ASUS A8N32-SLI Deluxe Motherboard (Socket 939). That's some pretty sweet copper cooling for the onboard components. It has a really strange I/O arrangement, with the audio jacks in the middle. I couldn't find the I/O shield anywhere (except European eBay, where they won't sell to Americans - long story), so I had to modify a similar one to make it work. Another strange design feature is the extra onboard RAID controller for a solo internal and eSATA port combination. I guess you could use a port multiplier to make a larger array off the eSATA port? I used an eSATA to SATA cable to connect one of the Maxtors to the outside I/O and create the 2 drive 600GB RAID 0. Then: $250. Now: $30 used.
Kingston DDR 400 4GB. I learned the hard way not to buy any of the "new" modules for this old memory. About all the new stuff is good for is lighting up memtest86 like an ASCII Christmas tree. The used, high quality stuff is much more reliable. Then: $400 Now: $40 used.
Seagate Barracuda 500GB SATA HD. Very large HDD for 2005. It's been very solid during countless installations and restarts. Then: $350. Now: $30 used.
(4) Maxtor Maxline III 320GB SATA HD. It's easy to get carried away with storage space on an old build like this. I found these Maxtors for 10 bucks a piece and, when you're in a 2005 mindset about how much is a lot of space, it's hard not to get greedy. I've got one drive in the hot swap drive bay drawer for backup, 2 combined into a 600GB RAID 0 for games and data access intensive tasks, and one as an extra drive just because I could do it for $10. Then: Couldn't find it. Guessing $600 for 4? Now: $40 for 4 used.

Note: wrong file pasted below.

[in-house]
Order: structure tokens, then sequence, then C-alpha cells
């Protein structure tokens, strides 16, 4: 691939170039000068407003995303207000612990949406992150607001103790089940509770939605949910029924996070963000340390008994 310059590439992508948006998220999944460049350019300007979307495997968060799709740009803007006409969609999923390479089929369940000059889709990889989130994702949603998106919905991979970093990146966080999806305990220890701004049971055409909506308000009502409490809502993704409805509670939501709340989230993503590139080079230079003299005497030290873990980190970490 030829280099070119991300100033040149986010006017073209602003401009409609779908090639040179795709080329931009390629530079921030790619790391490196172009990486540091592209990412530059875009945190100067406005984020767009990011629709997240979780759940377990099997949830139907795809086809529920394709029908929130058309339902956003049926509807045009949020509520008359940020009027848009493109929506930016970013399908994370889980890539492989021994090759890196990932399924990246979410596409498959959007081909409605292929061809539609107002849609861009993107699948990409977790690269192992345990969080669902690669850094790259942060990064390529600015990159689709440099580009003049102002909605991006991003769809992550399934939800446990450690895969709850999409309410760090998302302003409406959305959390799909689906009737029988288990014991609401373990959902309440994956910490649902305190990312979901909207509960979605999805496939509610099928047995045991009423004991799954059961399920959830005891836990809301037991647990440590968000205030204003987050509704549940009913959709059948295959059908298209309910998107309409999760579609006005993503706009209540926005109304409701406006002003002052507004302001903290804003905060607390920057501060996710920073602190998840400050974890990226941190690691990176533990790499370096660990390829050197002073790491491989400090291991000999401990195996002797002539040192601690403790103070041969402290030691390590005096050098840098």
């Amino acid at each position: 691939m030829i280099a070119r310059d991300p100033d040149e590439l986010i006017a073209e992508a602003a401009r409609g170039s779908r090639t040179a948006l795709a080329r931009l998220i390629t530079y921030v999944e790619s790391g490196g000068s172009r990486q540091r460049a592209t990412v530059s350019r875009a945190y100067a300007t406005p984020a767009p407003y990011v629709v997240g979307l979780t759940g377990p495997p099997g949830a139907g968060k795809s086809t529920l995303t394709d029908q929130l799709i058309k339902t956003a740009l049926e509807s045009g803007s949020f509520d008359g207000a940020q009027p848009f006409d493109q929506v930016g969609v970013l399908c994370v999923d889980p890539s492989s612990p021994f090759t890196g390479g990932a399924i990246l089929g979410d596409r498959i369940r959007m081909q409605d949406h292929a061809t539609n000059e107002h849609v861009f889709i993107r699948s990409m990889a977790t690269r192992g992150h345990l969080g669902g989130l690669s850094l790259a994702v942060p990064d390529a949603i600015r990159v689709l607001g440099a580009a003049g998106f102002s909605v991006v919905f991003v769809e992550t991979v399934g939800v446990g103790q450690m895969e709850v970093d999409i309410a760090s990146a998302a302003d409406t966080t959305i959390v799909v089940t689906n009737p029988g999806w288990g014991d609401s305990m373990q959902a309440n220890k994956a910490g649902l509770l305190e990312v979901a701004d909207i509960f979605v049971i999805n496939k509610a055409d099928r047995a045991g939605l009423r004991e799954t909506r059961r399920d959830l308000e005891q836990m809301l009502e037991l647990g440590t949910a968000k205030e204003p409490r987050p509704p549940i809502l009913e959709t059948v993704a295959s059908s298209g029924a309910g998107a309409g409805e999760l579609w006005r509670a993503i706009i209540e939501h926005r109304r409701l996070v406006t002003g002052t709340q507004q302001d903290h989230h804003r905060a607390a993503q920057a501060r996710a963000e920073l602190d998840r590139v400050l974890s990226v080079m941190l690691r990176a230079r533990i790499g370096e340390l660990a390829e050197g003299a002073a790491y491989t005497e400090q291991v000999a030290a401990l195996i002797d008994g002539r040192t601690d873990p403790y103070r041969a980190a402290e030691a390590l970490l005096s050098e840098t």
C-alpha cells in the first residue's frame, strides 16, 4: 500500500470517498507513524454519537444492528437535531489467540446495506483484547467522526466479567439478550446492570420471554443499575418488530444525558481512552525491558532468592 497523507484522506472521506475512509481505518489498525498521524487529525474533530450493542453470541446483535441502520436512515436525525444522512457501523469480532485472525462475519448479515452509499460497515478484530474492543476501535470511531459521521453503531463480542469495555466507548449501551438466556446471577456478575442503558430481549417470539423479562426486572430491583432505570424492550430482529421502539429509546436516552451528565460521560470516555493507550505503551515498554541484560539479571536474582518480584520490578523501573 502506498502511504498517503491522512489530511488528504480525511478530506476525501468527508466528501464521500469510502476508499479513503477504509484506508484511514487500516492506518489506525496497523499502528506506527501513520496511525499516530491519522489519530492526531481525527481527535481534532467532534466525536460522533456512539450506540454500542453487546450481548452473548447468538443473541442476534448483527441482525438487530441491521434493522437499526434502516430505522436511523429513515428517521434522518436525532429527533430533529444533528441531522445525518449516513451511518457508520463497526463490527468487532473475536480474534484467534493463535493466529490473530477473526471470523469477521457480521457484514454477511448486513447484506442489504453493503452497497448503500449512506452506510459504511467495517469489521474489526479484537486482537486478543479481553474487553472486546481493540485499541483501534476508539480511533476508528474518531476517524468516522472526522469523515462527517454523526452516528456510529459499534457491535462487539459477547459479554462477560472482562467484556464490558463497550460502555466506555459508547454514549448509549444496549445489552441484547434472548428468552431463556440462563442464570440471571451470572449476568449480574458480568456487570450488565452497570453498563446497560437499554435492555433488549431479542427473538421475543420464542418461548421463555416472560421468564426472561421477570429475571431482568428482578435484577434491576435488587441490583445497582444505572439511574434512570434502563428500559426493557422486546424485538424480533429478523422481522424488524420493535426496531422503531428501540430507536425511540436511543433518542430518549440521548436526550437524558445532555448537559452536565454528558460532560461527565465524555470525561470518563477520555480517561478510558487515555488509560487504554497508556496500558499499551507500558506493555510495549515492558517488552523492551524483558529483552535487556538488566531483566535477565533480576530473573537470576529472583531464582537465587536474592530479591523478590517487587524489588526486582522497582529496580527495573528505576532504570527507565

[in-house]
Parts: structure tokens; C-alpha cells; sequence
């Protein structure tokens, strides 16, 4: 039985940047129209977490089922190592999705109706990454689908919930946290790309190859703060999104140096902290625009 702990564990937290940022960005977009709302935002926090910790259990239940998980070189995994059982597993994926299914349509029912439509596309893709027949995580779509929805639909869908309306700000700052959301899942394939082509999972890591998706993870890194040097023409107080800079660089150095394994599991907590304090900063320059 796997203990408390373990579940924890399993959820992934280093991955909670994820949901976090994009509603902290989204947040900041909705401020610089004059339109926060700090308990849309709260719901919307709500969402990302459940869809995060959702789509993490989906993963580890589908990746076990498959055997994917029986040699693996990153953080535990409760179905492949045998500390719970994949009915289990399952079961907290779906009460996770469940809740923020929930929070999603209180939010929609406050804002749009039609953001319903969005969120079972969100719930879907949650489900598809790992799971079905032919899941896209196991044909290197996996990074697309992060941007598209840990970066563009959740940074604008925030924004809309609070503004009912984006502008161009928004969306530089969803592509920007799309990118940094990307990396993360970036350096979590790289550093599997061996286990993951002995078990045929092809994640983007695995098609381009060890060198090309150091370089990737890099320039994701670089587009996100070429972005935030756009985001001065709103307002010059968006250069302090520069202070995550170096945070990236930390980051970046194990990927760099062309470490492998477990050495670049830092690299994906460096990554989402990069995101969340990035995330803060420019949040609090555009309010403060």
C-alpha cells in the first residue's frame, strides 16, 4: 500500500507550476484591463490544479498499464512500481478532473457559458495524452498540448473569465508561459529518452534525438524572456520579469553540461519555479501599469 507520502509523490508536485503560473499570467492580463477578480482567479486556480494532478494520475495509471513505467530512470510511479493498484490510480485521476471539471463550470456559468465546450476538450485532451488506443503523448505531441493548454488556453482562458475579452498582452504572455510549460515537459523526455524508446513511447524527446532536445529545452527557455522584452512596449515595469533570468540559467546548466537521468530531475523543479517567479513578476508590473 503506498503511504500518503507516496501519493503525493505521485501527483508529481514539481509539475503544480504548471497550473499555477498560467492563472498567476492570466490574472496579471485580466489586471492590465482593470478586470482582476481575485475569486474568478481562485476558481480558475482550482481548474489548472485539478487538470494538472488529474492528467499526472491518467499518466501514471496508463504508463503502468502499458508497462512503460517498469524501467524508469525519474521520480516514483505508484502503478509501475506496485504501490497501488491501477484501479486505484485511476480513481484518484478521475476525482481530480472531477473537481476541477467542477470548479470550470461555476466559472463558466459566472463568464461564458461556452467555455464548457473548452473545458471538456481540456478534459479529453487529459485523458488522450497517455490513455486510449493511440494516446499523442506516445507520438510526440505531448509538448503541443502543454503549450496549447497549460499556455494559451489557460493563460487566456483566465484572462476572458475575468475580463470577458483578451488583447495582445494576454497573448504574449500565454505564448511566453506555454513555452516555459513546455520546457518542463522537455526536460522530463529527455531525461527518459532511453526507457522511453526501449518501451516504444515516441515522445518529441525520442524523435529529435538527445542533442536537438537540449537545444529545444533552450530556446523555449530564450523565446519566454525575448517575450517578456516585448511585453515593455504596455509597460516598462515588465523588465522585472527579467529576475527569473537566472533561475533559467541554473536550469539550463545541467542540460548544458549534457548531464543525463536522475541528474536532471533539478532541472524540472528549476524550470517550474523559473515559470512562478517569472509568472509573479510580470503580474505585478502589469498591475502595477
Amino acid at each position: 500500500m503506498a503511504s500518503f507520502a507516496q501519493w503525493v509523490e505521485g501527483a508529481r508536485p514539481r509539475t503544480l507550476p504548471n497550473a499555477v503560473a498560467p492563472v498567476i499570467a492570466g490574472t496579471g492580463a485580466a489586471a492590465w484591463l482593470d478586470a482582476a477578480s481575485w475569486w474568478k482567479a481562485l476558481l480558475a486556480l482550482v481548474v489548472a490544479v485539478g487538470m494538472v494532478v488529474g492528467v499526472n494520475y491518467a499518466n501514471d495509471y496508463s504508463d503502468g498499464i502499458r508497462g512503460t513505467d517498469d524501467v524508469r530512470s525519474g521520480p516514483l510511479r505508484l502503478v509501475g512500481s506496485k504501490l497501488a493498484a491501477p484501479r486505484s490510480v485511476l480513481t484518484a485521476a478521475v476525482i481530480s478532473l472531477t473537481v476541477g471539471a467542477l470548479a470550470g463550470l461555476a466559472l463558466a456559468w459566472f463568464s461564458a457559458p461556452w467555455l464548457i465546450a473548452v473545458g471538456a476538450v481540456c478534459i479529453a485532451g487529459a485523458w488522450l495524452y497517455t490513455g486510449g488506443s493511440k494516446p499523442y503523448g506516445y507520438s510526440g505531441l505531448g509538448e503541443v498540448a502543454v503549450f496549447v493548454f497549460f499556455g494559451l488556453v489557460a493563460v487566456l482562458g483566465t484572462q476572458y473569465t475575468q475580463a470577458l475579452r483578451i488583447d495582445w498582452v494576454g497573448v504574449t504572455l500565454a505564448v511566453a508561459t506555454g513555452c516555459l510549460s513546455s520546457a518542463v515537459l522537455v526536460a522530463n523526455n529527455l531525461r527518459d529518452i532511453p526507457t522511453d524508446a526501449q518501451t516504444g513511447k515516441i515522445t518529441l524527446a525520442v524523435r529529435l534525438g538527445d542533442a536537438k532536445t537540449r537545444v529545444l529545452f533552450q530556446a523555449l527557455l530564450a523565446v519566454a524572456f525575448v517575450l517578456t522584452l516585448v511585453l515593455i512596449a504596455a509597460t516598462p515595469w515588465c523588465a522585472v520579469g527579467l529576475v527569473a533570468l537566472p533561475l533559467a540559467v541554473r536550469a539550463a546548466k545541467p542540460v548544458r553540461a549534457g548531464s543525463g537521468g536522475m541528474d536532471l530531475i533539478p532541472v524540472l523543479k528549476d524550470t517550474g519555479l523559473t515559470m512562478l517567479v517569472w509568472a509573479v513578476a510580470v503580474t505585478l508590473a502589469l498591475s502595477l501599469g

(2) XFX GeForce 7800GTX. Both cards are used and working great in SLI. These things are hardy. One arrived so moldy I wore a particle mask and gloves to clean it (see pic if you have the stomach). But what a great feeling to resurrect these two to their former selves! Running Doom 3 and Call of Duty 2 from RAID 0 with these things makes for some smooth gaming at high settings. Then: $1100 for 2. Now: $50 for 2 used.
AeroCool ExtremEngine 3T ATX Mid Tower Case. I can't verify that this case was available in 2005, as the earliest date I could find was in January of 2006. The Google search is very fickle, though, and I have a hard time imagining it wasn't out by Christmas 2005. Just look at this thing! 250mm fan mounted in the side. Blue LEDs. A jet engine motif that already looked 20 years out of date in 2005. This is not a high-end case. The plastic front doors are bound to get broken off at some point. The look just seemed to say to me, "We belong together." My main complaint is that the hard drive cage is set toward the center too far and the mounting holes force the HDDs over the motherboard. Then: $100. Now: $50 used.
AeroCool Lightwave 120mm PC Computer Case Fan. Blue LED fan matching the case. Noctua is not shaking in its boots. Then: Guessing $10. Now: $15.
OCZ PowerStream 520 Watt Power Supply. Awesome looking and working. It powers this component heavy rig with no problems. I decided not to add sheathing to the cables. I actually like the multicolored wire look. In fact, I may still remove the sheathing OCZ put on the ATX and CPU cables. Then: $150. Now: $60 used.